I turned in the NYC parking garage and gazed in the direction that my son was pointing.
There was a black SUV parked directly behind me, and on the windshield, under the windshield wiper, was a torn piece of paper that said “Paul Simon.”
I snorted. “It’s not Paul Simon’s car,” I said.
“How do you know?” asked my son.
“I think if it was really Paul Simon’s car, there would be a more official sign on it than a scrap of paper. Or probably no sign. Either way, it is a joke,” I said knowingly.
Granted, the car did have a primo spot in the lot. And it was a really nice SUV. But I didn’t think that celebs were generally in the habit of marking their cars with handwritten notes pointing out who the car belongs to, AND I doubted that the lot employees new or cared who Paul Simon was. Art Garfunkel, maybe. But not Paul Simon.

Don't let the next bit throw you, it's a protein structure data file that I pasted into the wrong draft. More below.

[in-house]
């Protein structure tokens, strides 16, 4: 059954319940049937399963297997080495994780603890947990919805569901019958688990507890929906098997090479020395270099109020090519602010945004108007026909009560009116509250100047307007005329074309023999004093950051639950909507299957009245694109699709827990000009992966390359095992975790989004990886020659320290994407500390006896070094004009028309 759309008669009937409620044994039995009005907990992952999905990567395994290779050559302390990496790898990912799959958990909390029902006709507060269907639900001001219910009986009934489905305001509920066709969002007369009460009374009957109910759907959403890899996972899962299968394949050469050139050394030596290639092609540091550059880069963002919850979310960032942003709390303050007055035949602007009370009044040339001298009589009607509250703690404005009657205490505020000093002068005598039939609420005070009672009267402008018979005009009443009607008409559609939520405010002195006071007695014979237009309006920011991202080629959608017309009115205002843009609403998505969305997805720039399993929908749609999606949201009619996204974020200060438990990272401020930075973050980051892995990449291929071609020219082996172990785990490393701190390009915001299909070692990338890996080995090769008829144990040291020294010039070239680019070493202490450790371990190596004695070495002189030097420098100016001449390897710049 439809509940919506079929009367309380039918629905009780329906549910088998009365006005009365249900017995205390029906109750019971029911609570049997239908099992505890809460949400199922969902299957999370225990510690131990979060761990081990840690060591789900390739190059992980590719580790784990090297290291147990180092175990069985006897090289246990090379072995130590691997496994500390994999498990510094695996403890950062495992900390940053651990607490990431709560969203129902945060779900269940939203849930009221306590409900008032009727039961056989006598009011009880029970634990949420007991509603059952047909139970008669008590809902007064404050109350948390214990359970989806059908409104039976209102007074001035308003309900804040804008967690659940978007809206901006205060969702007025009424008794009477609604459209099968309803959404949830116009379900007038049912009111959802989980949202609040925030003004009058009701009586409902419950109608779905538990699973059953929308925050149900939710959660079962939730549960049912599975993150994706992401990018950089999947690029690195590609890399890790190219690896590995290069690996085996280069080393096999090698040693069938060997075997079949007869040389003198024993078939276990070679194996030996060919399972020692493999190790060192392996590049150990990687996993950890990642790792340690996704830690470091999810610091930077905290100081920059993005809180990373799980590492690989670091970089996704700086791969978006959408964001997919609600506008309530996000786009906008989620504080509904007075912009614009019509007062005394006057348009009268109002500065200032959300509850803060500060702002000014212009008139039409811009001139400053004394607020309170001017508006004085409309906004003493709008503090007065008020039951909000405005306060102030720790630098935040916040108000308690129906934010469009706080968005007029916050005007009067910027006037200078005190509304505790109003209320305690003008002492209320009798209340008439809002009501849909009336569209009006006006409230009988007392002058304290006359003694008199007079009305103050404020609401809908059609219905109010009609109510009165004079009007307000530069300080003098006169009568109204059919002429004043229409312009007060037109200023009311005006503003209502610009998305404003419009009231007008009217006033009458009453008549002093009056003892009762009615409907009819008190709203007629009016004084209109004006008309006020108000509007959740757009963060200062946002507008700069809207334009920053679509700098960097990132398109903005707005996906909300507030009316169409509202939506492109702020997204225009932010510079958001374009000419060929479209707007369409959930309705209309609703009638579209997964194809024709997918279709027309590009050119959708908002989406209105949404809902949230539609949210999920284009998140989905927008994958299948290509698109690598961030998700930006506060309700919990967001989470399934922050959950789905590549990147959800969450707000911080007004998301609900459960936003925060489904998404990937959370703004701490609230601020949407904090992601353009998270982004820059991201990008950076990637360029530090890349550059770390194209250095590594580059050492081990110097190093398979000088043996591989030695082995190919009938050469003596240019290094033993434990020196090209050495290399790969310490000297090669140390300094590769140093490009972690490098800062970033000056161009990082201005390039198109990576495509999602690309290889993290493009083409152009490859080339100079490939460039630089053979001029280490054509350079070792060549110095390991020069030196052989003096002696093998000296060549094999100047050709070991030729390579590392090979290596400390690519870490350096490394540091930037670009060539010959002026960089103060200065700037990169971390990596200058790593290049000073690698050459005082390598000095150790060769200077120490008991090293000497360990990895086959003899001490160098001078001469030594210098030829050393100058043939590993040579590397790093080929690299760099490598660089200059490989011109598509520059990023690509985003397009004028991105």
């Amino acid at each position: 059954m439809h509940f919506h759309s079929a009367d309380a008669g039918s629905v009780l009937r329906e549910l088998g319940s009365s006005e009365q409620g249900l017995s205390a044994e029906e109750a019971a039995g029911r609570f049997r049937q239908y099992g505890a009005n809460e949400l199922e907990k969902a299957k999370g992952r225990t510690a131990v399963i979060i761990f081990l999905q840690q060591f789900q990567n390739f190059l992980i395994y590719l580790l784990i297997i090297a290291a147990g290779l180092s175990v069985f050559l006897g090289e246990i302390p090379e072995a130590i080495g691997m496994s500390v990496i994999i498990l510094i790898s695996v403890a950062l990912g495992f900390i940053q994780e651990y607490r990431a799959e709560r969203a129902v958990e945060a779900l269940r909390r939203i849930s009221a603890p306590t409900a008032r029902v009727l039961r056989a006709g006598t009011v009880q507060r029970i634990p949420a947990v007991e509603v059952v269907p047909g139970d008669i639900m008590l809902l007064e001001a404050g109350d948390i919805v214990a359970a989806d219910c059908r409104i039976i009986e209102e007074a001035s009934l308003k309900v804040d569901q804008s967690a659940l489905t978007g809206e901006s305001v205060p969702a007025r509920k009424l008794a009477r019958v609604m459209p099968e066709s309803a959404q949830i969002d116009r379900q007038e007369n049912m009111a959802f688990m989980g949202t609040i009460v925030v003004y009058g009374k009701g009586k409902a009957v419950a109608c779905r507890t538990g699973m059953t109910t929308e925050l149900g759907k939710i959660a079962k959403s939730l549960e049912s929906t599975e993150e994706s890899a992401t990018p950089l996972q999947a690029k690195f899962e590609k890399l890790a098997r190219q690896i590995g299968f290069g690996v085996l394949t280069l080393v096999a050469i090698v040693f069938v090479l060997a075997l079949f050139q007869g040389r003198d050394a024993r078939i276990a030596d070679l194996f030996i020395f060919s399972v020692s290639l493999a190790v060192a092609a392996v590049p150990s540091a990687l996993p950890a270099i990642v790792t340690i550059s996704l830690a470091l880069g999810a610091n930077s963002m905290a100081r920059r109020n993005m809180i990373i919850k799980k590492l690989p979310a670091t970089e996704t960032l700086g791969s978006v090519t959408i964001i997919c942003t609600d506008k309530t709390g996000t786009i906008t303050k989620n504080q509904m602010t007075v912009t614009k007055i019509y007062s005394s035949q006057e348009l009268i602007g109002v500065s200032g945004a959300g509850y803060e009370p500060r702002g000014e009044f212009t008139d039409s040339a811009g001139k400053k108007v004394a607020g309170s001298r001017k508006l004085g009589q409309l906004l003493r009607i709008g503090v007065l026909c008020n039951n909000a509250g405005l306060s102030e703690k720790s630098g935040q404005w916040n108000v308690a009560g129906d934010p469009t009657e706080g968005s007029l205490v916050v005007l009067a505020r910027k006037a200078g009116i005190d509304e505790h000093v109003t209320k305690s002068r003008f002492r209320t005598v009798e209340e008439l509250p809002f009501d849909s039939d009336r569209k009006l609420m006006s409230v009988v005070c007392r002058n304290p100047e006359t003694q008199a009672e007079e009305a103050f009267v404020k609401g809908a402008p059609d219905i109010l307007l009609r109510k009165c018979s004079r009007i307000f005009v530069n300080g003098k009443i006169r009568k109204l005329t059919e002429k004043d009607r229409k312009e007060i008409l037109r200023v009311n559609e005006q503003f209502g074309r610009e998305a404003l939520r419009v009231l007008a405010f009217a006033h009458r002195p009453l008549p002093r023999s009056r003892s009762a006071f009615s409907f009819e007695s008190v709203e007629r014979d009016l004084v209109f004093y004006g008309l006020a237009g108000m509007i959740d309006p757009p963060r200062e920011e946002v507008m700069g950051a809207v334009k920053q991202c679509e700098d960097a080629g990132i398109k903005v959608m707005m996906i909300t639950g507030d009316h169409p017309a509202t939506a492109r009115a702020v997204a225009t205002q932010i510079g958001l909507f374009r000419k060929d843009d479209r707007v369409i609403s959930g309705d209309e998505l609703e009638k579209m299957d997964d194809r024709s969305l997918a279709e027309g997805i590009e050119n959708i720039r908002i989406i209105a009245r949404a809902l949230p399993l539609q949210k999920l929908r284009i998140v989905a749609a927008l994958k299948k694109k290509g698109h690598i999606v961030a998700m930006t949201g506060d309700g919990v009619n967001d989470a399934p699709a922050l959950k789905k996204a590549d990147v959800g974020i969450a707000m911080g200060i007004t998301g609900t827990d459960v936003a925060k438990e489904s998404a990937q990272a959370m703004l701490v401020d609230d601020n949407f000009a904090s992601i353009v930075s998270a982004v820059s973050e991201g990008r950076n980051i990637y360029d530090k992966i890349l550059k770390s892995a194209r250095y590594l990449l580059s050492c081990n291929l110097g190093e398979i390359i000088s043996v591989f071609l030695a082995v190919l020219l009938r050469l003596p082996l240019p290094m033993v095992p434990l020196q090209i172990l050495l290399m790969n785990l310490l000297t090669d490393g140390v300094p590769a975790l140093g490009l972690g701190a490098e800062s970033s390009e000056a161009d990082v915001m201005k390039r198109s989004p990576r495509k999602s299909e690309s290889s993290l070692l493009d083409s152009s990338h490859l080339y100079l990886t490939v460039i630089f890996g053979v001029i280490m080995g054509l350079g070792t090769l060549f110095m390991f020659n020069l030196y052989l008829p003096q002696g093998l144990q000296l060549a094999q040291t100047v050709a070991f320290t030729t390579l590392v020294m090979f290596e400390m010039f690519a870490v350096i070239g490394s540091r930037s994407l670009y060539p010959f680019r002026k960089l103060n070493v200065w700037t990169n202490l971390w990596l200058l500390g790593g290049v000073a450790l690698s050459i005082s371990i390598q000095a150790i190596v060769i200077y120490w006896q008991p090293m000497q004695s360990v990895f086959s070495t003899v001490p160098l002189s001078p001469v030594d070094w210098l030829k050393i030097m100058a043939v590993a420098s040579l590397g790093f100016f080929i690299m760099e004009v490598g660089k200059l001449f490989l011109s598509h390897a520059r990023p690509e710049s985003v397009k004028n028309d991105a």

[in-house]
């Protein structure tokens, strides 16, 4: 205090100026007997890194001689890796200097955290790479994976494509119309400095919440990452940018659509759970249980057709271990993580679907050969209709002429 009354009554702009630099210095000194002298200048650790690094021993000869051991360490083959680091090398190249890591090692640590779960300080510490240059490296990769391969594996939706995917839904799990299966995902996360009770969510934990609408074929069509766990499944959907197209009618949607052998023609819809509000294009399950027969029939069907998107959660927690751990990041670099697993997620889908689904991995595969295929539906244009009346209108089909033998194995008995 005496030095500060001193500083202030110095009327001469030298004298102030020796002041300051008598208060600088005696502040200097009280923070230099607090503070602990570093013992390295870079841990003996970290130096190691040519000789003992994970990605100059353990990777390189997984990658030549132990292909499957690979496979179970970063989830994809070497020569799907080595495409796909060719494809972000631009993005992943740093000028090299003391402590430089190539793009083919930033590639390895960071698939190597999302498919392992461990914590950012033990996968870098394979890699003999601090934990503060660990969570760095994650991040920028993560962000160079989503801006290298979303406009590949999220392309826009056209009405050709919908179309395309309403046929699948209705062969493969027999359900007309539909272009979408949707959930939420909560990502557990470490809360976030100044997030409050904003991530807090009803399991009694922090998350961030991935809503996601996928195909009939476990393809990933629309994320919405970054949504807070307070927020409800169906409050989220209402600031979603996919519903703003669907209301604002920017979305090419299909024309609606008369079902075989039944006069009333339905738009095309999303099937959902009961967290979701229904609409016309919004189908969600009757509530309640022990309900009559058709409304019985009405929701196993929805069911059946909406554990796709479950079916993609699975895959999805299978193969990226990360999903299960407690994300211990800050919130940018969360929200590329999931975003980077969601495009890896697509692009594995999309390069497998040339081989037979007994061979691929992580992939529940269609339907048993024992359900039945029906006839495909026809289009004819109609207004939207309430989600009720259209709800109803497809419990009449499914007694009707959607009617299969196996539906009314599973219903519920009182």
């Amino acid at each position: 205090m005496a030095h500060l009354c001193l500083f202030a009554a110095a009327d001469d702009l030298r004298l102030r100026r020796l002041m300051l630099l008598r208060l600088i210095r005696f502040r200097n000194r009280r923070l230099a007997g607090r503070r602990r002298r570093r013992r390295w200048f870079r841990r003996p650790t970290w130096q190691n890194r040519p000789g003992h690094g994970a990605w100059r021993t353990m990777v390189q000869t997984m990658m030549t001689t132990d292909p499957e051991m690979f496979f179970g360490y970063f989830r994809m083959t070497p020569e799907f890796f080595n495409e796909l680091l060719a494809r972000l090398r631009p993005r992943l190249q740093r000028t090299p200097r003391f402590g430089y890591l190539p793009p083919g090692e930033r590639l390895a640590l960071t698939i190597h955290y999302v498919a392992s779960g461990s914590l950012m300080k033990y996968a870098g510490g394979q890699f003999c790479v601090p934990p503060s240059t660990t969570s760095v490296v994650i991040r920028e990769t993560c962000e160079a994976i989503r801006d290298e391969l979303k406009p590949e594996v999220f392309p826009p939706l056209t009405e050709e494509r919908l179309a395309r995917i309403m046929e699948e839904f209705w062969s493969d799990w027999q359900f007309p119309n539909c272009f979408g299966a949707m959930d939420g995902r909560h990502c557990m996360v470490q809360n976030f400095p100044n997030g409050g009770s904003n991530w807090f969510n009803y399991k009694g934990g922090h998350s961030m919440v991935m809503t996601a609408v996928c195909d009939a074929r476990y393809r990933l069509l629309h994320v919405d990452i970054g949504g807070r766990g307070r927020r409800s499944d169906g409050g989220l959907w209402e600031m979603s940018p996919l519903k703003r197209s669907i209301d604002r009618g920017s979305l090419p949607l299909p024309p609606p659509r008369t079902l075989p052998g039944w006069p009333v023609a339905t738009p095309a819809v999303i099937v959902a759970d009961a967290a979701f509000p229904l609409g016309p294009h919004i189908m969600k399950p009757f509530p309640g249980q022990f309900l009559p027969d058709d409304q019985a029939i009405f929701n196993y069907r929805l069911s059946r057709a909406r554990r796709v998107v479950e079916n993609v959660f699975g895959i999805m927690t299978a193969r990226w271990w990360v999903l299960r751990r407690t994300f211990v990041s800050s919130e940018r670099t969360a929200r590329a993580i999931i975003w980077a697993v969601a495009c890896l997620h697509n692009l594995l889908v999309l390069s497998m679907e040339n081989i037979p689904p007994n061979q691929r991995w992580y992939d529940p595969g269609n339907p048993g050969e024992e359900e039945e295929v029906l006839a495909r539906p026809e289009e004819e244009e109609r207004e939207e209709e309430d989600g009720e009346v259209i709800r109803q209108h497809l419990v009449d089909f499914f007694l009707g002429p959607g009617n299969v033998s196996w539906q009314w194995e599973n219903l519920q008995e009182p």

Still, I thought it was kind of funny. So I pulled out my pocket camera that I keep in my bag for just this kind of situation, and I leaned in and took a picture of the sign.
Then I laughed, turned around, and almost stepped on Paul Simon’s wife.
She looked somewhat amused.
I was mortified.
“Oh. Oh jeez. This is embarrassing,” I stammered. “Here you are coming to pick up your car and you find some idiot taking a picture of your windshield.”
She smiled indulgently.
“I’m really sorry,” I said. “Um. Nice car!”
She continued smiling. I had no idea what else to say.
Fortunately, at that moment, our car arrived. I started to get into the passenger seat and then stopped and turned to her.
It suddenly occurred to me that I wasn’t 100% sure the woman standing there was, in fact, Paul Simon’s wife. Maybe I had just made an idiot out of myself in front of someone who actually couldn’t care less that I was taking a picture of Paul Simon’s car.
I had to ask.
“You are Edie Brickell, right?” I asked her.
“Yes,” she said.
“Oh, good,” I responded. “I wasn’t sure. Maybe you should have a sign on you, too.”